‘Banknote Issue’ Stamps

Another classic US example this week: a 12-cent black stamp featuring a portrait of Henry Clay, an American statesman who served in the House of Representatives and the Senate. This stamp is part of a series issued during the 19th century, specifically around the 1870s, which are known among collectors as the “Banknote Issues” due to their intricate, banknote-like engravings.

These stamps are highly valued for several reasons: their historical significance, the craftsmanship of the engraving, and their age. The Banknote Issues were printed by private banknote companies, which were contracted by the U.S. government before the Bureau of Engraving and Printing took over stamp production in 1894. The companies—National Bank Note Company, Continental Bank Note Company, and American Bank Note Company—printed these stamps, often with slight variations that make each issue unique and of particular interest to philatelists.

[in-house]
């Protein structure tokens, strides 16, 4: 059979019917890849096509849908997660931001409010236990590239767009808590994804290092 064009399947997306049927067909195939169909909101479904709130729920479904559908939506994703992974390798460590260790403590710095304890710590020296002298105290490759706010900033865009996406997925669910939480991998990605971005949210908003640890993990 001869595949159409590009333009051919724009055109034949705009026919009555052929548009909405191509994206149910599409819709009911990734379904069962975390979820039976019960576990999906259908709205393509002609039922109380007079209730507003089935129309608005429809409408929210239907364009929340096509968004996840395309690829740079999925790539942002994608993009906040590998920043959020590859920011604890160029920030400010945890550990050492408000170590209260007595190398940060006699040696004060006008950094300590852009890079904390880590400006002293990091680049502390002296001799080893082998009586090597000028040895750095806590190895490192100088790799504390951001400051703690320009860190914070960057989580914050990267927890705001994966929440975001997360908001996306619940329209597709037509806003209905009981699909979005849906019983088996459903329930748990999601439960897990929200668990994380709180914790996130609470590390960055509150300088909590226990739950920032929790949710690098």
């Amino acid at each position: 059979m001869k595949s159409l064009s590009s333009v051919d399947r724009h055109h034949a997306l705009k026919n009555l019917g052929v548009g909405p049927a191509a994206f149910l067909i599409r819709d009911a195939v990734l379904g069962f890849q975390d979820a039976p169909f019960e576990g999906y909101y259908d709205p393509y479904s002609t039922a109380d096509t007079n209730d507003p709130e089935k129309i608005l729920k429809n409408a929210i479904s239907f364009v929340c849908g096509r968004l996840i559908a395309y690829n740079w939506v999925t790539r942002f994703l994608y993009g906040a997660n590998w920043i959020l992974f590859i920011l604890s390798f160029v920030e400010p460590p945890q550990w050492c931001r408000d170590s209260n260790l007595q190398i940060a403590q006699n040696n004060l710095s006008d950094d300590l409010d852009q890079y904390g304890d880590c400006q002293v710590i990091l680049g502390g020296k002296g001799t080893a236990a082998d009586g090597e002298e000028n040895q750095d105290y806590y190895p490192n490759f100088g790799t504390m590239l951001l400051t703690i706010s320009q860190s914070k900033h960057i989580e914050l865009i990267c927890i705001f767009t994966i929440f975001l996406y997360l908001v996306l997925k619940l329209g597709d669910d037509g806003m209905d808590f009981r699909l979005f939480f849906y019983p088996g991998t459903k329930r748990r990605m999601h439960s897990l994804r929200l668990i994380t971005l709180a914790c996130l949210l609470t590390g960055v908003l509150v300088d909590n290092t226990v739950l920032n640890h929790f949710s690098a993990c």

For the general stamp collector, owning a piece from the Banknote Issues is like holding a piece of history. Each stamp tells a story not just of postal history but also of the printing arts and American politics in the 19th century. Collectors seek out variations in color, perforation, and watermark, which can significantly affect a stamp’s value. Additionally, the condition of the stamp is paramount, with well-preserved examples demanding higher prices.

Other examples shown here include a 1/2-cent deep blue Benjamin Franklin issue, a classic late 19th to early 20th-century U.S. stamp, recognizable by its detailed engraving and color. To the top right is a 1-cent blue Benjamin Franklin, commonly used for postcards or additional postage, from the same era as its half-cent counterpart. On the bottom right, the 2-cent brown George Washington stamp reflects the workhorse of everyday mail during its time, facilitating standard letter postage while the bottom left stamp also presents a 2-cent brown George Washington issue, similar to its neighbor, and it stands as a testament to the era’s intricate print craftsmanship and widespread postal use.